The President & The Negro: The Moment Lost

– "The President & The Negro: The Moment Lost," Commentary, February 1967.
Excerpt: For anyone with even a moderate concern for the sources of stability in American government, the results of the 1966 elections will appear on balance a good thing. The Republican… More

The Crises in Welfare

– "The Crises in Welfare," The Public Interest, Winter 1968.
Excerpt: In the course of the Second Session of the Ninetieth Congress, the House of Representatives by near-unanimous action approved what must surely be the first purposively punitive… More

The Professors and the Poor

– "The Professors and the Poor," Commentary, August 1968.
Excerpt: Not long ago, a Negro poverty worker from the Roxbury section of Boston came to see me at the Joint Center for Urban Studies, directed there by a liberal business executive who had… More

Toward a National Urban Policy

– "Toward a National Urban Policy," The Public Interest, Fall 1969.
Excerpt: In the spring of 1969, President Nixon met in the Cabinet room with ten mayors of American cities. They were nothing if not a variegated lot, mixing party, religion, race, region… More

Equalizing education: in whose benefit?

– "Equalizing education: in whose benefit?," The Public Interest, Fall 1972.
Excerpt: A series of recent state and federal court decisions, just now reaching the Supreme Court on appeal, have held that expenditure per pupil in public schools must be equal for all… More

“Peace”— some thoughts on the 1960’s and 1970’s

– "'Peace'— some thoughts on the 1960’s and 1970’s," The Public Interest, Summer 1973.
Excerpt: A DECADE ago most of the social scientists with whom I work, and whom I have been associated with, were profoundly distressed about the directions which American society seemed to… More

Was Woodrow Wilson Right?

– "Was Woodrow Wilson Right?" Commentary, May 1974.
Excerpt: It is fifty years, since Woodrow Wilson died, but it does not seem fifty years: more like two-hundred-fifty. We are uncomfortable with Wilson in the 20th century, he seems more the… More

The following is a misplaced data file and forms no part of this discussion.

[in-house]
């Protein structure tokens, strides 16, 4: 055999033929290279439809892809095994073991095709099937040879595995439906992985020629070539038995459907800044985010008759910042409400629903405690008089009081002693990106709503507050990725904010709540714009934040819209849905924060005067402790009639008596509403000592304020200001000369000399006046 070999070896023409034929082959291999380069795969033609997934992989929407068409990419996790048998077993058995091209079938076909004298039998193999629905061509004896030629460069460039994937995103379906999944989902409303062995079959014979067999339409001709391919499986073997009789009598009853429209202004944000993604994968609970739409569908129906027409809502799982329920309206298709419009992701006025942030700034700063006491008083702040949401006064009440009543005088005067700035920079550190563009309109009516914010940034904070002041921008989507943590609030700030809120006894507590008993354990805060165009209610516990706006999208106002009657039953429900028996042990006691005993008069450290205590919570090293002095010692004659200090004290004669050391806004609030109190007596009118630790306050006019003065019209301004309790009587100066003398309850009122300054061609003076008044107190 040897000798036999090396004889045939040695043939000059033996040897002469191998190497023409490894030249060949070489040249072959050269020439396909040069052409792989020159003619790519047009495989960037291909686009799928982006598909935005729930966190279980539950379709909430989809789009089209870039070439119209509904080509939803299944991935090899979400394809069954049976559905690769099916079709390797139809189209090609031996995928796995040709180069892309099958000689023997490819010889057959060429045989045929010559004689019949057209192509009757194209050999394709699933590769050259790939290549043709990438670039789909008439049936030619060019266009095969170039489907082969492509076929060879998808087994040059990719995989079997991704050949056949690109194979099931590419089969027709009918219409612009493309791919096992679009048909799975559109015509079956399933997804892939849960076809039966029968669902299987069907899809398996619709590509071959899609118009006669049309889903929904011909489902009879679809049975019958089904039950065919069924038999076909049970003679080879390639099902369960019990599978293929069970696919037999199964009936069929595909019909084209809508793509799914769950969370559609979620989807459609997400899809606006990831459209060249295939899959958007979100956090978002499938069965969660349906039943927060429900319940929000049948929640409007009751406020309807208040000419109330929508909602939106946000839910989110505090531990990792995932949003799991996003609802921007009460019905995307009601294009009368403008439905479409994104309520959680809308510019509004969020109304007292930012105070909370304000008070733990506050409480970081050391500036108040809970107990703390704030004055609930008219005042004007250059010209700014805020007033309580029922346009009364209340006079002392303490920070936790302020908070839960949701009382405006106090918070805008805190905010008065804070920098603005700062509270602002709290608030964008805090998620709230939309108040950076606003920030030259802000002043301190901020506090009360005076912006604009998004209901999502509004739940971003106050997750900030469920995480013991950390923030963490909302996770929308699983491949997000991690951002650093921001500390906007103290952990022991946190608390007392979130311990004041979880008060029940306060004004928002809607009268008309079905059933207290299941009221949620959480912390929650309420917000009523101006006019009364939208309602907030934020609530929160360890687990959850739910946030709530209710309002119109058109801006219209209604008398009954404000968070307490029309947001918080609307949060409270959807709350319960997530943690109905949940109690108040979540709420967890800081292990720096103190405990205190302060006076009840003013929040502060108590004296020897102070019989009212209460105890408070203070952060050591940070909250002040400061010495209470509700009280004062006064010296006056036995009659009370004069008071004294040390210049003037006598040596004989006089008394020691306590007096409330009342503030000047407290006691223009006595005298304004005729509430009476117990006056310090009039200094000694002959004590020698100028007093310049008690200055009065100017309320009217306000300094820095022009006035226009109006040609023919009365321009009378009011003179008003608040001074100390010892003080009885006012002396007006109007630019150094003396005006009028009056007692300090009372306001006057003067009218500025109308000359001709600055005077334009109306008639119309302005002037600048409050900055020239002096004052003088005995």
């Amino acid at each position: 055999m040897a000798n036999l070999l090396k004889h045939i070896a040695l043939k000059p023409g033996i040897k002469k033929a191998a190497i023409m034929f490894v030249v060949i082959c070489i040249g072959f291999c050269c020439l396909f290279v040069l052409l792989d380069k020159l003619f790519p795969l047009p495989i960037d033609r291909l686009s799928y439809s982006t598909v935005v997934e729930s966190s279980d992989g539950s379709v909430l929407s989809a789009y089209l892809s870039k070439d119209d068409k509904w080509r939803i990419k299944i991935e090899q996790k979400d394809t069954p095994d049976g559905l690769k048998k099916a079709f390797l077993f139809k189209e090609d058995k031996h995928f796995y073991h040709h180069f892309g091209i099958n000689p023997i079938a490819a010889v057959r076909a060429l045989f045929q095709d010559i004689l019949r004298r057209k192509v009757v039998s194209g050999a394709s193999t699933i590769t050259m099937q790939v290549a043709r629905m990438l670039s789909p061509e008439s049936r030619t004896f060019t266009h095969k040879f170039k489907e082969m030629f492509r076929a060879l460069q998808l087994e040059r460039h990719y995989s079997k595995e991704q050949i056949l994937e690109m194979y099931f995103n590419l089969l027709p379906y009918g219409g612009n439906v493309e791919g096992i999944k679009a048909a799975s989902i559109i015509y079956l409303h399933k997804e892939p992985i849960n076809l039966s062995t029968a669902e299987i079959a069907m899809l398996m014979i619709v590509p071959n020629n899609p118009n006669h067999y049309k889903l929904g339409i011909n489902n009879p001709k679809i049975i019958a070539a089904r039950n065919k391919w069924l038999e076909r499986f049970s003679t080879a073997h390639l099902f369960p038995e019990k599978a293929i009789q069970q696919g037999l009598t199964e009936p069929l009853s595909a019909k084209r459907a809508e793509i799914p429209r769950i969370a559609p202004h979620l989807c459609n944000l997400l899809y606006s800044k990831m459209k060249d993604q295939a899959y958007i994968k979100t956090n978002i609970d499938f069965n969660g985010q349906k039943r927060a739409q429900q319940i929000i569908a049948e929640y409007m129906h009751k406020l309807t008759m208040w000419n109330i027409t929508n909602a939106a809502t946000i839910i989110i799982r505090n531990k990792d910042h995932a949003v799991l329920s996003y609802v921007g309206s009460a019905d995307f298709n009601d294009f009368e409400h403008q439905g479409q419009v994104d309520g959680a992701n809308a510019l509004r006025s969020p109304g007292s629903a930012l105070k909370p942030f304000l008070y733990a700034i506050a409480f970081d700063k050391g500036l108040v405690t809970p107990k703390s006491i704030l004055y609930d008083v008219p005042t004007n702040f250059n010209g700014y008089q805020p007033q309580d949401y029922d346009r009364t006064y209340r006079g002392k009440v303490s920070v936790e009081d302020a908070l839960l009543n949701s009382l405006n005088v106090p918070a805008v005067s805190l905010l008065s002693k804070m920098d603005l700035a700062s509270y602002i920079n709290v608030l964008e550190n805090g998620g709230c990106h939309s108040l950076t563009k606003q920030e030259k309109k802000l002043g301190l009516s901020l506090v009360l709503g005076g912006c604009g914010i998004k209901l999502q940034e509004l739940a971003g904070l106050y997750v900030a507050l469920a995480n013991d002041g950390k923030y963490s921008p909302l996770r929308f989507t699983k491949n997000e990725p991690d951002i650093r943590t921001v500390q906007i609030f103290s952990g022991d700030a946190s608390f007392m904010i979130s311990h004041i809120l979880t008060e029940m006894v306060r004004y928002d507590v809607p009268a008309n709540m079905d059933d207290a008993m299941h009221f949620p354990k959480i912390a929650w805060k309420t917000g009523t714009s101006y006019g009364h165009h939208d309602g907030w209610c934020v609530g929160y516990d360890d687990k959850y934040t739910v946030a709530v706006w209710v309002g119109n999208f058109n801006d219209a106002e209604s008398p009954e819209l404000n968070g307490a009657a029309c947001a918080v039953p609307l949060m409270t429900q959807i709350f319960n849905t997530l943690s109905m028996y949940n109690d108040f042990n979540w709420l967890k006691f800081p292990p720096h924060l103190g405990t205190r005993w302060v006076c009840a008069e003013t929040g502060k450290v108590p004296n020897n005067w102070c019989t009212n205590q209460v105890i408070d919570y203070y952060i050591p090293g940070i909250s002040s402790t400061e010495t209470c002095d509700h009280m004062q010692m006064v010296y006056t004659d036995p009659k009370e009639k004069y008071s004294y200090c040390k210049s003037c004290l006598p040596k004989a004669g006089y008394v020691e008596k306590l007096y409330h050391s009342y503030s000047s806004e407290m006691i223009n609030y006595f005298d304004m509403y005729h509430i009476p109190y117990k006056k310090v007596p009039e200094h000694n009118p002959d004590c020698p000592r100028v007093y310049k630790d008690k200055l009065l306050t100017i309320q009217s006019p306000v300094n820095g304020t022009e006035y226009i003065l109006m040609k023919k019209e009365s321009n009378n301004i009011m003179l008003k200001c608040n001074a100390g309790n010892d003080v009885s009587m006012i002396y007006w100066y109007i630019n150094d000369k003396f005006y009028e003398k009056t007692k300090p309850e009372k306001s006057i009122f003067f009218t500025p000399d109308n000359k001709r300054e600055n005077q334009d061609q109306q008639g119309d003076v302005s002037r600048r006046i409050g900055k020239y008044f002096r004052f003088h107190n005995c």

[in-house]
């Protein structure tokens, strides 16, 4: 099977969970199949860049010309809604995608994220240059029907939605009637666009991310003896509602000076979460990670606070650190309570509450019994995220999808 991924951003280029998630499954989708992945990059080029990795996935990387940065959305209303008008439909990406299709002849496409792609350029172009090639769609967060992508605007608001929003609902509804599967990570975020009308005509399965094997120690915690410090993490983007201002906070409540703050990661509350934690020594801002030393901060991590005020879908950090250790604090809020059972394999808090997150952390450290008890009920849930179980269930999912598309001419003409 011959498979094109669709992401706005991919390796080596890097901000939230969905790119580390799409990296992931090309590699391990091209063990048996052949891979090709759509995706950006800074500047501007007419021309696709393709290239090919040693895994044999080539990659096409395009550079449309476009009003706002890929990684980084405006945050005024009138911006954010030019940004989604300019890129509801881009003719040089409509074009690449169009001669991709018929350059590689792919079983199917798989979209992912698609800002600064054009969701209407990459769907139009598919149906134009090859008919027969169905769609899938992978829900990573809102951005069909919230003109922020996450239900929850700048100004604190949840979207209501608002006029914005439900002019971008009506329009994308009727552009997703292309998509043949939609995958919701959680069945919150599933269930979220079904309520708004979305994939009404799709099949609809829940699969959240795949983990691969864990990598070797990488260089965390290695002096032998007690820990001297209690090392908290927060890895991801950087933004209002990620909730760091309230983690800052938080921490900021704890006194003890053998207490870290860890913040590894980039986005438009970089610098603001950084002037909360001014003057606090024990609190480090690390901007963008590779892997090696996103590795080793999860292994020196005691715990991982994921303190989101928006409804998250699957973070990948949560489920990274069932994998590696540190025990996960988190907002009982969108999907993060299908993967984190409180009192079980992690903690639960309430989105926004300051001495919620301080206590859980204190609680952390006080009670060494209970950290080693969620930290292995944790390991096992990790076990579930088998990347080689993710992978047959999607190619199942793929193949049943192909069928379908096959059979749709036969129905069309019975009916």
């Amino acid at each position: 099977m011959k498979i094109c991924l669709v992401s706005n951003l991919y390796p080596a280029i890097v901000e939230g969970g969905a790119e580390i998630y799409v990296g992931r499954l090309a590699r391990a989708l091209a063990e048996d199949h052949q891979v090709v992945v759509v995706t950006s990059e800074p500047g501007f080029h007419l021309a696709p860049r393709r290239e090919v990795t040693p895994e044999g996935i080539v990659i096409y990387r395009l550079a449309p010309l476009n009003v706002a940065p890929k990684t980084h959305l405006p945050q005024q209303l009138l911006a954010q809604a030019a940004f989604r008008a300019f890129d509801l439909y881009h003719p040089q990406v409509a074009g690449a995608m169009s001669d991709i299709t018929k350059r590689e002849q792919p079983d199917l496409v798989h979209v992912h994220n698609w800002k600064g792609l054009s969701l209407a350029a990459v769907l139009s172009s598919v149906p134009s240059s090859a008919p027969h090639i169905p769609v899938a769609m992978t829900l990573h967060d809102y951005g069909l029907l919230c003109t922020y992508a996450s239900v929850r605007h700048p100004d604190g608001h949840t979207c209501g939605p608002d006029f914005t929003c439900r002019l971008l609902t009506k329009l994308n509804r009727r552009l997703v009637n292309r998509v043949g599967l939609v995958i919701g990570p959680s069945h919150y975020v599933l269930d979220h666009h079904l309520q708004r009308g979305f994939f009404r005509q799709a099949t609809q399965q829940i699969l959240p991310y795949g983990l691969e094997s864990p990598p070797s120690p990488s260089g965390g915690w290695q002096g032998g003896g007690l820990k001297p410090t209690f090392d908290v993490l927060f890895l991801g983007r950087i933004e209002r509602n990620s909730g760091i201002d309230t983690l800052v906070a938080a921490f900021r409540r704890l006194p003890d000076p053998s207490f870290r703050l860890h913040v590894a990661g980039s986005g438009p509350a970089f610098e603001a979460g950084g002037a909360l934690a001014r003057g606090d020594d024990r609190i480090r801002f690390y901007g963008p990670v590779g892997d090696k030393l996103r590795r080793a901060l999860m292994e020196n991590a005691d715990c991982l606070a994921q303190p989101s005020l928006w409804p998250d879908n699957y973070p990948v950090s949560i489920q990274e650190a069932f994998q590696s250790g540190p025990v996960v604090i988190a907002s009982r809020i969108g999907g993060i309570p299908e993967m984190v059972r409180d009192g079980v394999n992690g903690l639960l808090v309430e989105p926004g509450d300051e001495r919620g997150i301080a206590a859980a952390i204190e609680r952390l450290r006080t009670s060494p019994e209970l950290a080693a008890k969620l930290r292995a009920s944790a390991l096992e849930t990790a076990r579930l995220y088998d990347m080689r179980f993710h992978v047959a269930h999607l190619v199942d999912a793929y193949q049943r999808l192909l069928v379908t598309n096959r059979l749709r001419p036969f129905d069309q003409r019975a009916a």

On U.N. Resolution 3379, Equating Zionism with Racism

– "On U.N. Resolution 3379, Equating Zionism with Racism," Speech to the United States General Assembly, November 10, 1975.
Excerpt: There appears to have developed in the United Nations the practice for a number of countries to combine for the purpose of doing something outrageous, and thereafter, the… More

The United States in Opposition

– "The United States in Opposition," Commentary, March 1975.
Excerpt: “We are far from living in a single world community,” writes Edward Shils, “but the rudiments of a world society do exist.” Among those rudiments, perhaps the most… More

Commencement Address

– "Commencement Address," The Ohio State University, June 11, 1976.
Mine was the curious experience that having grown up wholly as a child of Manhattan I came of age knowing nothing of the fabled institutions of learning in the East, whilst feeling deeply… More

Imperial Government

– "Imperial Government," Commentary, June 1978.
Excerpt: The question of size and of effectiveness in American government is beginning to take on aspects of constitutional as against merely political debate. For the better part of a… More